Libya: Ten years after uprising, abusive militias evade justice
In Libya ten years after uprising 'abusive militias evade justice and instead reap rewards': Amnesty
It is the 10-year anniversary of the overthrowing of Gaddafi, and not much as changed, Amnesty International argues.
Ten years after the overthrow of Muammar Gaddafi, justice has yet to be delivered to victims of war crimes and serious human rights violations including unlawful killings, enforced disappearances, torture, forced displacement and abductions committed by militias and armed groups, Amnesty International said today.
The charity is demanding that the Libyan authorities offer "accountability and redress for violations committed both since Gaddafi’s fall and under his rule".
The protests that began in February 2011 were met with violence and quickly escalated into a full-fledged armed conflict, which following an air campaign by NATO, led to Gaddafi’s demise.
"For a decade, accountability and justice in Libya were sacrificed in the name of peace and stability. Neither were achieved. Instead, those responsible for violations have enjoyed impunity and have even been integrated into state institutions and treated with deference," said Diana Eltahawy, Deputy Director for the Middle East and North Africa at Amnesty International.
"Unless those responsible for violations are brought to justice, rather than rewarded with positions of power, the violence, chaos, systematic human rights abuses and endless suffering of civilians that have characterized post-Gaddafi Libya will continue unabated."
"We call on parties to the conflict in Libya and the incoming unity government to ensure that those suspected of committing crimes under international law are not appointed to positions where they can continue to commit abuses and entrench impunity. Individuals who have been accused of war crimes should be suspended from positions of authority pending the outcome of independent, effective investigations," Eltahawy added.
Conflict and instability
In January, the Presidential Council of the Tripoli-based Government of National Accord (GNA) appointed Abu Salim Central Security Force militia leader, Abdel Ghani al-Kikli, also known as Gheniwa, as head of a new entity called the "Stability Support Authority," which reports directly to the presidency.
Gheniwa, Amnesty says, is one of the most powerful militia leaders in Tripoli since 2011 in the neighbourhood of Abu Salim.
In his new role, Gheniwa and his agency will have broad - and vague -powers including law enforcement responsibilities, such as arresting individuals in "national security" cases.
Amnesty International has documented war crimes and other serious human rights violations by forces under his command over the past 10 years.
In 2013 and 2014, Amnesty International researchers found that detainees held by Gheniwa-controlled security forces had been subjected to abductions, torture and other ill-treatment, in some cases leading to deaths in custody.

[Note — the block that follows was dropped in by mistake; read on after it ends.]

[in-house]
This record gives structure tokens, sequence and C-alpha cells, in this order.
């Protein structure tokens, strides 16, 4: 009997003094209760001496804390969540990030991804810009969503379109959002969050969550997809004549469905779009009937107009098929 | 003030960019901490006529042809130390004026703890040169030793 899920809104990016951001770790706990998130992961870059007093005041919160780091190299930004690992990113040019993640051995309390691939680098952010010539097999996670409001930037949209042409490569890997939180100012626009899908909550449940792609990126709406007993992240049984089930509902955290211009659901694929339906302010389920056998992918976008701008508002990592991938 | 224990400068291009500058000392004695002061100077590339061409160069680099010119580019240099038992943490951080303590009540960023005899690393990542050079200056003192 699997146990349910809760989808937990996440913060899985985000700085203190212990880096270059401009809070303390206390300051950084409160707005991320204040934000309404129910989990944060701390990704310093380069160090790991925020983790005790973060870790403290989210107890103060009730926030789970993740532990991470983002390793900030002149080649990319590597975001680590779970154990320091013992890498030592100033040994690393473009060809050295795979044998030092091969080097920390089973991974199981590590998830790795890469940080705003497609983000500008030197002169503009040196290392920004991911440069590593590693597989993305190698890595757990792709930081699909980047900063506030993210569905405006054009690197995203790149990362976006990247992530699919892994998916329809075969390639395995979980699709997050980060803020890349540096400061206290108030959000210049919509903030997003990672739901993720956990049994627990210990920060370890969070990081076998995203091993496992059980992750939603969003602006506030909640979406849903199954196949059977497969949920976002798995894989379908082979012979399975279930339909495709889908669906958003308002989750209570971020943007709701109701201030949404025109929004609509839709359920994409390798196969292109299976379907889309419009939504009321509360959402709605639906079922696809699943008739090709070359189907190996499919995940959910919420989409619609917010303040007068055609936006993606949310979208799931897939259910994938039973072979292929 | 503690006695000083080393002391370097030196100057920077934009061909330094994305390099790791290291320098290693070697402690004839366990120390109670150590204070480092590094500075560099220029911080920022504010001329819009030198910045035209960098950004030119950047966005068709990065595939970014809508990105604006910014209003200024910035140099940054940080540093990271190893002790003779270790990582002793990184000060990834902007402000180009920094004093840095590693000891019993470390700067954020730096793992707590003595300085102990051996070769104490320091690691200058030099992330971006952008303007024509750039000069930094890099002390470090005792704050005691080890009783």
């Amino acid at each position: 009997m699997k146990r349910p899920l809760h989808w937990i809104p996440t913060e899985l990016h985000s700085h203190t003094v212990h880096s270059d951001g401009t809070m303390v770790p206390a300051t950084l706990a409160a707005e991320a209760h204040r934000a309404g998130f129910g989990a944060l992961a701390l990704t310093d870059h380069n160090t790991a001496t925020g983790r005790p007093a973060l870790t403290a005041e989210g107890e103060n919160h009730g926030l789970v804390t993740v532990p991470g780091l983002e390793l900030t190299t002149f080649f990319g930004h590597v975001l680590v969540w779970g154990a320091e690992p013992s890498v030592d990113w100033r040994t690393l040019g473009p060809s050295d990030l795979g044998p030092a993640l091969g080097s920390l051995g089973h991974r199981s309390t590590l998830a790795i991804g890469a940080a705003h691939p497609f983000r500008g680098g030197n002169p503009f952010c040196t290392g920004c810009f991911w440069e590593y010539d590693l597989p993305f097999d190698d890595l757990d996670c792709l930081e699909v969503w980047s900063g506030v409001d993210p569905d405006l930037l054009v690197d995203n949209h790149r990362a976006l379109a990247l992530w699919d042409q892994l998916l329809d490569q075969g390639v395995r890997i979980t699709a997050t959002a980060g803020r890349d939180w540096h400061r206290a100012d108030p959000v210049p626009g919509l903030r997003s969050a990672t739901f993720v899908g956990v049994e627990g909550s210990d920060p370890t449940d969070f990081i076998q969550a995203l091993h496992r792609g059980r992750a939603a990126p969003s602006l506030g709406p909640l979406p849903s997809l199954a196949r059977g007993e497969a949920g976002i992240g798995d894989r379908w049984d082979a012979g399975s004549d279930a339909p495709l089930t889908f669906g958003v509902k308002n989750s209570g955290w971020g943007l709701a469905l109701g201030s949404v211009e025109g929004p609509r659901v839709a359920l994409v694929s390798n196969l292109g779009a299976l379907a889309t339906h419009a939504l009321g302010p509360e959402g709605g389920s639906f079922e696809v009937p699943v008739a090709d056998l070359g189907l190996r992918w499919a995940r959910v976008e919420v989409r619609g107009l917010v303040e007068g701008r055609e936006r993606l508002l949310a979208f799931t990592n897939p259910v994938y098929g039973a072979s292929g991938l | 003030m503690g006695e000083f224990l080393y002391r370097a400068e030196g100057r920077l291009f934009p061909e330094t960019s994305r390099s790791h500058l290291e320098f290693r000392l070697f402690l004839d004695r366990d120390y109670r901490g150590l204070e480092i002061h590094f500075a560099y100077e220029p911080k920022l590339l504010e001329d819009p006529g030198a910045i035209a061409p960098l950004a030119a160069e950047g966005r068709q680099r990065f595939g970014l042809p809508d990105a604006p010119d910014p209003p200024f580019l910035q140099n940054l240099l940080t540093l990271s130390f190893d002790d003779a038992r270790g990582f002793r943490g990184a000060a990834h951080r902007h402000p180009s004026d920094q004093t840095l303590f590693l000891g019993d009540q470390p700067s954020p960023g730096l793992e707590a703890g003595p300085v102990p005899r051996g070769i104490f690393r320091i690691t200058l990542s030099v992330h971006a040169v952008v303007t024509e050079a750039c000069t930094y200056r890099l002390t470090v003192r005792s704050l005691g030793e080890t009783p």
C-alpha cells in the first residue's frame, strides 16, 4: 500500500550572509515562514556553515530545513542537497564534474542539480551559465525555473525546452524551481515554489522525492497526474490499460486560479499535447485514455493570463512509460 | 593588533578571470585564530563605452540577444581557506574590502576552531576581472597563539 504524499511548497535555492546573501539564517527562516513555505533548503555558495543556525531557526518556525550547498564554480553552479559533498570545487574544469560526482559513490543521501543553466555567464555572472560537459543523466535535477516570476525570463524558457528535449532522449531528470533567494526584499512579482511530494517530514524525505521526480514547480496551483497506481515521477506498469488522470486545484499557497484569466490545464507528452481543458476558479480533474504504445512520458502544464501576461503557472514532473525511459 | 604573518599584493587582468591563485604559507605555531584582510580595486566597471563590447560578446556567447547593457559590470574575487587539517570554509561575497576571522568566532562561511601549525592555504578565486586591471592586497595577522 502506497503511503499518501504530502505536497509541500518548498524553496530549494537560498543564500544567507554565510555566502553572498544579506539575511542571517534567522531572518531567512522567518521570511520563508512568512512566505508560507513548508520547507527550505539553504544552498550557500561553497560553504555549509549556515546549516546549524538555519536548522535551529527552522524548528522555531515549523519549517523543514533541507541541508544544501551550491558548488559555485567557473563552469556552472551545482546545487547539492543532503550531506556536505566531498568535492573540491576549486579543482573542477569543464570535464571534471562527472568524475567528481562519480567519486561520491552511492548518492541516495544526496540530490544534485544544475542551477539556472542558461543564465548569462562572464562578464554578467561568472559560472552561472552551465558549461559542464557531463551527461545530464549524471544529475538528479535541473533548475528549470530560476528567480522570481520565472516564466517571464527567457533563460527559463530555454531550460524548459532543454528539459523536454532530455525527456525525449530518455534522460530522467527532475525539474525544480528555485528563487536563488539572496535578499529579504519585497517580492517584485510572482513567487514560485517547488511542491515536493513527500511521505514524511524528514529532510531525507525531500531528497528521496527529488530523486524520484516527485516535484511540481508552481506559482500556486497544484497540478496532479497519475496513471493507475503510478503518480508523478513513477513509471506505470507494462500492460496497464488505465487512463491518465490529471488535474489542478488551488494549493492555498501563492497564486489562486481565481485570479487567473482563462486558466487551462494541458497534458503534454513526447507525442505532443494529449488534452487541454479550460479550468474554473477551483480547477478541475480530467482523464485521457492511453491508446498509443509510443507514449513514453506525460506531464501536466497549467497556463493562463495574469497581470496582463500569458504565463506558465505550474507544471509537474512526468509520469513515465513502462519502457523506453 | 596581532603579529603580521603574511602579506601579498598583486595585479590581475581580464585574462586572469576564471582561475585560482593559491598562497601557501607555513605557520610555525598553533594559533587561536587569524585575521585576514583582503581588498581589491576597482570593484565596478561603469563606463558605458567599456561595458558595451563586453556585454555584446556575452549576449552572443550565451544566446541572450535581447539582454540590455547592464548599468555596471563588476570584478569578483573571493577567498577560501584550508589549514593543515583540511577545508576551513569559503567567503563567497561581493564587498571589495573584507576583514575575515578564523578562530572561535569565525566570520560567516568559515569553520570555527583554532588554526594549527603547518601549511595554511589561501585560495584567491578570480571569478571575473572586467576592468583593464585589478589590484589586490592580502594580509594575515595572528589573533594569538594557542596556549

The United Nations Support Mission in Libya (UNSMIL) had similar findings, including concerning deaths in custody due to torture, while the Panel of Experts on Libya also reported attacks against civilians by these forces.
Gheniwa’s militia has reportedly committed unlawful killings, abductions and torture, including sexual violence against women detainees.
The GNA in 2016 had integrated the militia under its Ministry of Interior, prompting critics to accuse the GNA of legitimising the group’s violence.
"Accountability must be a central component of the political process in Libya. All parties to the conflict must remove those reasonably suspected of war crimes and human rights abuses from their ranks and fully cooperate with the UN Fact-Finding Mission. The international community must also ensure that the Mission has the sufficient resources, administrative support and time to complete its work," said Diana Eltahawy.
Haitham al-Tajouri, who headed the Tripoli Revolutionaries Brigade (TRB) militia, which has been involved in arbitrary detention, enforced disappearances and torture, was appointed as Gheniwa’s deputy in January 2021.
In Tripoli, the Special Deterrence Forces (al-Radaa), under the command of Abdel Raouf Kara, were integrated into the Ministry of Interior in 2018 and then moved under the Presidential Council in September 2020 by the GNA
Amnesty International and the UN, have documented al-Radaa’s involvement in kidnappings, enforced disappearances, torture, unlawful killings, forced labour, attacks on the right to freedom of expression and the targeting of women and the LGBTQ+ community.
In September 2020, the GNA also promoted Emad al-Trabulsi, who led the "Public Security" militia, to deputy head of intelligence, despite the militia’s involvement in crimes against migrants and refugees, including enforced disappearances.
Successive governments have also failed to bring to justice members of Misrata-based militias responsible for war crimes including attacks against civilians such as the 2011 attack on the town of Tawergha, in which around 40,000 people were forcibly displaced.
Misrata-based militias have also subjected its residents to widespread arbitrary arrests, unlawful killings, torture, sometimes leading to detainees’ death, and enforced disappearances.
In June 2020, with the backing of the GNA, the UN Human Rights Council passed a resolution to establish a Fact-Finding Mission to investigate violations and abuses of international human rights law and violations of international humanitarian law committed by all parties to the conflict in Libya.
Libya’s judicial system remains dysfunctional and ineffective, with judges and prosecutors risking assassination and abductions for doing their jobs, Amnesty reveals, and the same can be said for accountability.